Tragic Events In John Steinbeck's Of Mice And Men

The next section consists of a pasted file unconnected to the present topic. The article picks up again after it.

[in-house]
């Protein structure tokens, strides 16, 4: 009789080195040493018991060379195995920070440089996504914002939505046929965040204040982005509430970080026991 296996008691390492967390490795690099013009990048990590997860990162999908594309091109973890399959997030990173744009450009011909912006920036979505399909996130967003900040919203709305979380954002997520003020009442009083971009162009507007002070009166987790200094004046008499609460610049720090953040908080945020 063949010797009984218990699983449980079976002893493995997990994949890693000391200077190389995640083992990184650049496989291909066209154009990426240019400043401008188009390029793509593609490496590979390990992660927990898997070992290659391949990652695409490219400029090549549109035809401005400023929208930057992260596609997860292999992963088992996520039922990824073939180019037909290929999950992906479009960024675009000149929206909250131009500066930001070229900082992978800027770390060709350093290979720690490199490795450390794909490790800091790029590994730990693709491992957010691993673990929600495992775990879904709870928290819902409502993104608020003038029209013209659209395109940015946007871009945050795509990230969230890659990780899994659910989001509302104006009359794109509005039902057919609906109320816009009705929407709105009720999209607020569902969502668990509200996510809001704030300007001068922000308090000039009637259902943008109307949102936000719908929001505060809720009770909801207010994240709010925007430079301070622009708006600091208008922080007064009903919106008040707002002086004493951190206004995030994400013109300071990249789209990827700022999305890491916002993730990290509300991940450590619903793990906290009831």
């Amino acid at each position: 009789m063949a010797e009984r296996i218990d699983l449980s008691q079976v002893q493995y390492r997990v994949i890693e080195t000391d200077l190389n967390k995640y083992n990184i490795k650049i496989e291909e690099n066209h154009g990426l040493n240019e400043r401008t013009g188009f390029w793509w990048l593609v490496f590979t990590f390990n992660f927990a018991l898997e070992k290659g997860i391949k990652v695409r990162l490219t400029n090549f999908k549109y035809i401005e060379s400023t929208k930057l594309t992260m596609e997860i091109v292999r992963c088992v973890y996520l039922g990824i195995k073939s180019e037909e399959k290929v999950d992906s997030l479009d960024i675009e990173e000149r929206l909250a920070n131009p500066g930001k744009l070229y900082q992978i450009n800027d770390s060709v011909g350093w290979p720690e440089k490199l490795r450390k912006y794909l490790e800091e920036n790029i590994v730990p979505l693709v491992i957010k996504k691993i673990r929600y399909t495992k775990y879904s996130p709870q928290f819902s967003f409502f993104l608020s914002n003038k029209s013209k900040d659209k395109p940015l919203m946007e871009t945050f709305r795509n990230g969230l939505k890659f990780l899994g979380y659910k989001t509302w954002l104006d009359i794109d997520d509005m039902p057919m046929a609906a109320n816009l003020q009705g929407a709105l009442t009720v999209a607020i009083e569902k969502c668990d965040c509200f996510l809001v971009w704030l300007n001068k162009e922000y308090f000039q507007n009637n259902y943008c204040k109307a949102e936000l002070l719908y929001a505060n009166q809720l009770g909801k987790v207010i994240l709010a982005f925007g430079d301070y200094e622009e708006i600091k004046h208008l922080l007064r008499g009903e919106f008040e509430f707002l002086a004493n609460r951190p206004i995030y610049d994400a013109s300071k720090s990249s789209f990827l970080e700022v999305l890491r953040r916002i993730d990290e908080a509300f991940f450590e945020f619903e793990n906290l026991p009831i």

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Tragic events always come as a surprise. We go along with our daily lives, not expecting anything out of the ordinary, but then it happens. The disbelief and shock fills the mind with questions, asking, what could we have done to prevent this? What could have caused such a tragic event to occur? Our everyday lives are like a dead man 's heart monitor, flat and boring, but when the shock enters our bodies and minds, the heart monitor shoots up. People don’t think seriously about events until they actually happen. The book The Female of The Species by Mindy McGinnis, displays this idea by telling the tale of a murderous teenage girl who only believes in revenge. For Alex’s whole life, she has lived in her own little world, not one to do anything out of the ordinary or cause commotion. She only believed in justice for all, but as the last days of the school year came to an end, a surprising find shocks the entire school: Alex is dead. While friends and family mourn, all of her secrets are spilled. Everywhere, the school and town feel the spike in their normally dead hearts. John Steinbeck also discusses this idea in his novel, Of Mice and Men through the characters of Curley’s wife and Lennie. Curley’s wife is described by the other characters as a “jailbait” or “tart,” but in the end, the men are shocked and angered when they find her dead, Lennie, on the other hand, is accepted by the others, but is viewed as unintelligent and incapable. Like the characters of The Female Of
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